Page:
I grabbed my bike gear bag and headed to the changing tent. I was greeted by a very enthusiastic volunteer. I almost felt like I was being rushed and I just needed to get my bearings after that woozy swim. I still felt pretty dizzy, but I wasn’t going to refuse the help though. I probably looked like I desperately needed it. Before I knew it she had my socks and shoes on me. I had my “to do” list taped to my bag, but it felt like it was happening so fast. I realize that my transition time was very slow in reality. I used the port-a-pottie and opted for the sunscreen that the volunteers were applying. It felt like she was rubbing me down with paste. She apologized and assured me that it would soak in. I unsuccessfully tried to “scrape” it off with my hand. I finally gave up when I noticed that everyone else was sporting the same pastey look.
Stay out of your own way...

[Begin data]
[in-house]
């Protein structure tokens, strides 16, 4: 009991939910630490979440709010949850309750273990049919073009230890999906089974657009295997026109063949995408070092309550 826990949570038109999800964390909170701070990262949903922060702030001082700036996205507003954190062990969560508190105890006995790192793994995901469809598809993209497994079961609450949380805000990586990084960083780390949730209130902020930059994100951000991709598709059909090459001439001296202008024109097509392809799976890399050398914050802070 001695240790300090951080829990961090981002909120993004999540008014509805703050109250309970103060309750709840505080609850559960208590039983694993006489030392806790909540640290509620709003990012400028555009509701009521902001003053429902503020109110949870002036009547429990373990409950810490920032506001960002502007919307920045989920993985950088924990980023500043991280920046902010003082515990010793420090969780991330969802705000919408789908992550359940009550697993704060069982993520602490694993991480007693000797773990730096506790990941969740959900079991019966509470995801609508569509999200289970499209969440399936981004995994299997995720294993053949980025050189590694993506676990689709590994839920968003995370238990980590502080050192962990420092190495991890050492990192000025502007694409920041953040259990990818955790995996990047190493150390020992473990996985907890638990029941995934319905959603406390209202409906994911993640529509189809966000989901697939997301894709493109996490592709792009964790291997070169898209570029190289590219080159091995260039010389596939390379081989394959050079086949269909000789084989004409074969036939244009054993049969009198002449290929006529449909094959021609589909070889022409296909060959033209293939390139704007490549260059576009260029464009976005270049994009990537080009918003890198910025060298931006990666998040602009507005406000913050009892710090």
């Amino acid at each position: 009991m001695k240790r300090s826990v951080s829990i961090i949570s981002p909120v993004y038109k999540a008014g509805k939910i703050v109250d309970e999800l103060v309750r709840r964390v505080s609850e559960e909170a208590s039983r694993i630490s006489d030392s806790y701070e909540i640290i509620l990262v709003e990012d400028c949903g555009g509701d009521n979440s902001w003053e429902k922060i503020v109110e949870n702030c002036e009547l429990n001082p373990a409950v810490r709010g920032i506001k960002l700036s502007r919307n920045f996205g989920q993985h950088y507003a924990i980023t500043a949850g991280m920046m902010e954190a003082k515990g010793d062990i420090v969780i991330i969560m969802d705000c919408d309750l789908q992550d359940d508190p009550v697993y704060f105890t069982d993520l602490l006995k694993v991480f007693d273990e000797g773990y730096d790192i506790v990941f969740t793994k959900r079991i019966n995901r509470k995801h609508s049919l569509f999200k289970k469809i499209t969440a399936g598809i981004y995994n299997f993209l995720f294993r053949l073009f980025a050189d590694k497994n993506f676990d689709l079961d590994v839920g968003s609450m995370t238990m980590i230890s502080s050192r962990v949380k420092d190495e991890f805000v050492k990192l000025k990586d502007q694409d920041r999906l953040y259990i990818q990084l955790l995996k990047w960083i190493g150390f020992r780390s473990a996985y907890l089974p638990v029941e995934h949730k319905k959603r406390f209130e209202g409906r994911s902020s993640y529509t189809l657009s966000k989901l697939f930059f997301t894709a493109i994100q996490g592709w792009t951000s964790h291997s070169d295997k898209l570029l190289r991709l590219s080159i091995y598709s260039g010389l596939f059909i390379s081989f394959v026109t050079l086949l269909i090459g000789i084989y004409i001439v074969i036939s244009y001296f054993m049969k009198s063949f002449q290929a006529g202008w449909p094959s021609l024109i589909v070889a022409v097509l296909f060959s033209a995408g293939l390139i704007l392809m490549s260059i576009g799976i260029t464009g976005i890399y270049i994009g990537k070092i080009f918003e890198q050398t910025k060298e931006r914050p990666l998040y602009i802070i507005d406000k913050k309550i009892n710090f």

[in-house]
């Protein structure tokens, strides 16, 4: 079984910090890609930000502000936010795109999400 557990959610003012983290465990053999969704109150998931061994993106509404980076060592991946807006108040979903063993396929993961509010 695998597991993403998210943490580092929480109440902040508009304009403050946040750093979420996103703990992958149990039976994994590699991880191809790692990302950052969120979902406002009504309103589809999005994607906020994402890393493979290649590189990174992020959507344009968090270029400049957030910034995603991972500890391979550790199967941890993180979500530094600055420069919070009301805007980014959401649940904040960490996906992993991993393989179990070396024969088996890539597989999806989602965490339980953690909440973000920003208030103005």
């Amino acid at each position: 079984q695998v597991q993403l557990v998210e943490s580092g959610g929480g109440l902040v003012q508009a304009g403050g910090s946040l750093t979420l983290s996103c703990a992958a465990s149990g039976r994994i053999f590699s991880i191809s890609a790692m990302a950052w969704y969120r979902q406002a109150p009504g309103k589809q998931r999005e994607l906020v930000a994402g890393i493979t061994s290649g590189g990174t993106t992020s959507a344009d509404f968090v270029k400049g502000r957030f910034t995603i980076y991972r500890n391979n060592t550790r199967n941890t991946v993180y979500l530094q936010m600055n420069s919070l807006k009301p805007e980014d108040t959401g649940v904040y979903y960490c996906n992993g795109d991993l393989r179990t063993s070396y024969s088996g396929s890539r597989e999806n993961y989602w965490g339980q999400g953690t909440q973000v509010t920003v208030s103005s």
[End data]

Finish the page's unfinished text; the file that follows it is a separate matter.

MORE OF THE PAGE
I grabbed my bike and left the transition area. I hopped on my bike at the mount line and had no trouble clipping in. I started out slow and immediately took in a gel, a salt tab and got some sports drink down. I was feeling very good and let people just wiz by me, careful not to get caught up in their excitement. I knew I would see some of them somewhere out on course again later. I spun up the first climb while watching people just hammer it in a big gear. I made a left turn I thanked the volunteers and one of them said, “You rock! Can you believe you’re doing this?”. I told her not even in my wildest dreams. I finally made it to the branch off and knew I was in for some climbing. More people passed me and I let it happen. I was really concentrating on staying on top of my nutrition no matter what. That descent into the valley was SUUUHWEEEET! I knew what was coming, though. I started seeing some of those hammerheads already from that first climb. I made the turn around and saw Chris as he was descending. This confused me because I never see him until the run, but he was behind me this time. I climbed out of the valley and finally made it to the beginning of the loop. A guy who was passing me early in the loop said, “We just got lapped by a female pro”. It was pretty cool, but she seemed to think nothing of drafting off the age grouper in front of her. I later heard from Jo that she saw the same thing. I was still feeling great, but I needed to potty. So, I took the time to stop at the aid station and refilled any fluids I needed. Comfort is EVERYTHING in endurance sports. I thanked the volunteers and was back on my way. It was very hard to ride past the Special Needs Station on the first time through. It was unreal going through LaGrange, though. The crowd was huge and made you feel like a superstar! The next section past LaGrange was pretty uneventful and lonely and I noticed my knees were absolutely screaming. I got a little worried about the run at that point, but shook it off. I had also noticed a lot of riders changing flats. The word is that there were some locals who don’t appreciate that they close some streets off for an entire day so they throw “things” in the road. Most of the streets are open to vehicular traffic still, so I’m not sure why they felt the need to do that. I understand it was Sunday and they wanted to go to church and all, but that just doesn’t seem to be a very Christian-like thing to me. I came around to start my second loop and was still right on with my nutrition. So I stopped for another pee break and refill. I knew that the Special Needs Station was right around the corner so I looked forward to that. When I made it there, the volunteer that was helping me was great, but I finally just told her that I was not in a hurry. She just smiled and said, “So you’re just out here enjoying the day?”. I replied that I wanted to savor every minute of this and take it all in. She smiled at me again, I thanked her and I was on my way. I was feeling pretty good and just as I was thinking how unreal it was that I still felt so good a guy passed me and proceeded to “give back” all the fluids he had just taken in – IN THE WIND IN FRONT OF ME no less! What a jerk. I know things happen out there out of your control, but surely you can feel that coming on. Don’t pass someone and toss your cookies (or juice) in the wind when you get around them. It’s just not right. He did his business and took off – good riddance. I played cat and mouse with a guy in a Team Aquaphor kit for about 5 miles and the hills eventually got to him and he fell back, but then passed me one last time. I KNEW that I would see him on the run. I was approaching the last aid station and there was a black car that pulled over and the passenger stuck his hand out of the window and someone actually handed him a Gatorade! Then they stopped all of the sudden a little further up and I and the guy next to me almost ran right into the back of him. We just started yelling, “Go! Go! Go!”. Some people don’t deserve a license. I was so ready to be off my bike and actually looking forward to being on the ground running when I finally saw the transition area.